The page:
We served cookies , M & M’s and drinks in her room for the enjoyment of all of her grandchildren, nurses and friends. I learned so much about how to live through her dying. I learned that even though my mother was deeply comatose, every time I touched her body she responded with utter relaxation. Every time I perfumed her with something wonderful she would take a deep breath and sigh. I learned that the best way to have her well taken care of was to care deeply for the people who were caring for her. Her nurses came into the room often to talk and relax. Even though it was obvious that she would not recover, they never stopped treating her well. I realized early on that the suctioning and comfort care my mother was receiving was frightening to the younger nurses and they commented that everything that we did allowed them know my mother better and that they were transformed by the experience of caring for her in such pleasantly fragrant surroundings. In all honesty, I really enjoyed myself and I don’t ever think about those 6 days without smiling. Friends and family came to see her and in the intimacy of that space were able to say goodbye without fear. It was an extraordinary process, one which I will never forget.
During that week my mother got phone call after phone call and we held the phone to her ear so that everyone could talk to her, knowing that although she wasn’t conscious she somehow heard every word. When her doctors determined the following Friday that there was nothing further to be done, they discharged her and she was taken into hospice in the nursing home where my 89 year old father was currently recovering after his surgery. She had barely been there for 45 minutes when the nurses came to get me because she was dying. I was with her when she took her last breaths and was able to kiss her and tell her what an incredible mother she’d been. It was then I was able to say “I love you Mother, Thank you so much. It was such an honor”.
My sister had been in mom’s garden during that time , picking flowers to bring to what we knew would be her last room. We covered her body from head to toe with the fragrant blooms, yarrow and roses, daisies and comfrey and her favorites, the lovely stargazer lilies that she planted and tended with such loving care. We placed her small cloth dog in her arms and covered her with a beautiful French blanket that we’d placed on her in the hospital and two cards from dear friends. I called the funeral director and told him to pick her up but not to remove any of it. My mom was cremated the other day in nothing but a cardboard box with everything that we’d sent. No Funeral, no embalming , no grotesque maquillage. Nothing but her and her flowers because that was the way she wanted it.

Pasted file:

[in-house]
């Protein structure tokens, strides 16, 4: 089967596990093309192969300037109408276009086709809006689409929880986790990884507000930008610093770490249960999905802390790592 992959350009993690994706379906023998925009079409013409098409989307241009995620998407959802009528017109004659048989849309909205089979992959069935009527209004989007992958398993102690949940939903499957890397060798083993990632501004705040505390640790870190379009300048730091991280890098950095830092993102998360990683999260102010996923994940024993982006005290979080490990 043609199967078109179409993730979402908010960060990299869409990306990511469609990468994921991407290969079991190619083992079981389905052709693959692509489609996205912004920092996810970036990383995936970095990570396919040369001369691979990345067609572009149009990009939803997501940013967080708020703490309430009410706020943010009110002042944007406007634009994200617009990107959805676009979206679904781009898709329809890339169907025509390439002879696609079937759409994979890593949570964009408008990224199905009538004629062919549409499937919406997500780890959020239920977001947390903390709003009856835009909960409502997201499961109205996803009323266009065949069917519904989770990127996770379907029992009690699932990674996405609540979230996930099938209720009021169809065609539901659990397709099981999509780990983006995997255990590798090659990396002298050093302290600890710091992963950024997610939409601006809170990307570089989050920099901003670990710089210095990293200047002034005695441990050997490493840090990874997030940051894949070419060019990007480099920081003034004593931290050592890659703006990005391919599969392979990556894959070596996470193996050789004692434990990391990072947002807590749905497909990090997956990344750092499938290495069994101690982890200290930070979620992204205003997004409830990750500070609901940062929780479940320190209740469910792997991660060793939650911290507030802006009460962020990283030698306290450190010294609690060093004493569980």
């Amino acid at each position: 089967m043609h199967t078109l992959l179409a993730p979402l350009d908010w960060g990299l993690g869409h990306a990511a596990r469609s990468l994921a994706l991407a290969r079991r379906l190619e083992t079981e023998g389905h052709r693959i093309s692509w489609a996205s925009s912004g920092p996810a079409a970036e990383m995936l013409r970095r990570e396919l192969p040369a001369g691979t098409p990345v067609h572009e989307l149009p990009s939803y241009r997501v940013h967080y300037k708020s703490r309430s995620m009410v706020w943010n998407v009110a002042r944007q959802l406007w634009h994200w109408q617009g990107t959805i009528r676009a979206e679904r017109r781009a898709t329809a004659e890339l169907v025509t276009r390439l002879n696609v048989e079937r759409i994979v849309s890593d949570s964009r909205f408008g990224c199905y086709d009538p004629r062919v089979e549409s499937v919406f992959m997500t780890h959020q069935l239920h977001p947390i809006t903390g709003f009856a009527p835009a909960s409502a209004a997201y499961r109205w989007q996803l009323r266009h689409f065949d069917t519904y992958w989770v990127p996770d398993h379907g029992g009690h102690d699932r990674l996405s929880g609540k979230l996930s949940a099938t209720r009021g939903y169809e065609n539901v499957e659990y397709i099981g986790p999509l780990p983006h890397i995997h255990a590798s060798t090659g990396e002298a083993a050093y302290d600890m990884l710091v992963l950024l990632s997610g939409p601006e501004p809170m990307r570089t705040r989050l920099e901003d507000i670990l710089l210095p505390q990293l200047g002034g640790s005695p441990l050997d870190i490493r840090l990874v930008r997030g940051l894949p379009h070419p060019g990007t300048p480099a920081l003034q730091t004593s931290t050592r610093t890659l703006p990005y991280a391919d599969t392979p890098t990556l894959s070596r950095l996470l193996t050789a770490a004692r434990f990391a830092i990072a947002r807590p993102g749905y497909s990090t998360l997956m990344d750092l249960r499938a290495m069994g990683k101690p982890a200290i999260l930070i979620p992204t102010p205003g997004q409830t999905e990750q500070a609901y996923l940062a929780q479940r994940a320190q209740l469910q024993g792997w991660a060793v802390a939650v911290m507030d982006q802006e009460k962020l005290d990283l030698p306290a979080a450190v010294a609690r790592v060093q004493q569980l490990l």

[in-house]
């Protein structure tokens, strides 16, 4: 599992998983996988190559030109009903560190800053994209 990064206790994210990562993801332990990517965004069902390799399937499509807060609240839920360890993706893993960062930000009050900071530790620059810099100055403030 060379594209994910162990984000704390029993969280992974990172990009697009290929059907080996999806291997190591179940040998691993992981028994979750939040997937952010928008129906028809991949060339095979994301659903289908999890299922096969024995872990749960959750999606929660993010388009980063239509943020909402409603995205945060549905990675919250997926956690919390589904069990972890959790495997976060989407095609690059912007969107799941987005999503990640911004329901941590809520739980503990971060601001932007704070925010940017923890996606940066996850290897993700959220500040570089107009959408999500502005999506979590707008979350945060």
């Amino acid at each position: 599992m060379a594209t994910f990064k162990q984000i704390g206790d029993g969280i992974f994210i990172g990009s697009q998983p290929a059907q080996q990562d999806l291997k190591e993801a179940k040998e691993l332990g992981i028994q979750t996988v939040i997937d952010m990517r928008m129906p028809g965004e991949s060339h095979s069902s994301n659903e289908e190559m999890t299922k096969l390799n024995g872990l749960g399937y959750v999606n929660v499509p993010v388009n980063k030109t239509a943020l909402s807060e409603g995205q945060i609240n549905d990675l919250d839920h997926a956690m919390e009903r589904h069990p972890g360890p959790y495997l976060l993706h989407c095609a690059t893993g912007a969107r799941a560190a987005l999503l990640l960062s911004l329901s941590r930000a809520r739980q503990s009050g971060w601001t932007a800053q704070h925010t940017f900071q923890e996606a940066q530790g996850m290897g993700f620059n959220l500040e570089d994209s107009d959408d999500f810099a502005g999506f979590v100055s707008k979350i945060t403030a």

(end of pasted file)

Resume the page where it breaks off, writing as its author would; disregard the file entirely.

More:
Chaya and Flora’s words helped me to remember during my deepest grief that the most important thing was to honor the essence of her. My mom was a Cleveland society maven with a very public face and the community outpouring of sorrow for her passing is enormous and sometimes too intense to bear. We held an enormous party at a beautiful manor house which we filled with gorgeous flowers, fine wines, bagpipers and beautiful foods. Over 500 people showed up with cards and beautiful words of tribute, but what I know is that we were able to grant her deepest, most intimate final desire and she went peacefully into the fire like the Viking queen she truly was. We scattered her ashes on Labor Day along the beautiful River Road amidst the sunshine, flowers and the birdsong that she loved. I placed her Barack Obama button in the hollow of the old willow tree that grows by that bend in the river. I know her...she’ll be needing it.
The night that she died I curled up against my husband, hungry for his warmth and desperately missing my mothers laughter. Suddenly there was a break in the energy, the night less still. I felt a cool softness caress my face and I woke with my nostrils drenched with the scent of her vanilla. I have smelled it since in the oddest places and times, always before a thought of her. It has become a touchstone for me, my mother surrounding me with the native wisdom that we are far vaster creatures than we understand. Of all things that she has shared with me, it has been her most generous gift.
Barbara Lowenstern Schreibman 1921- 2008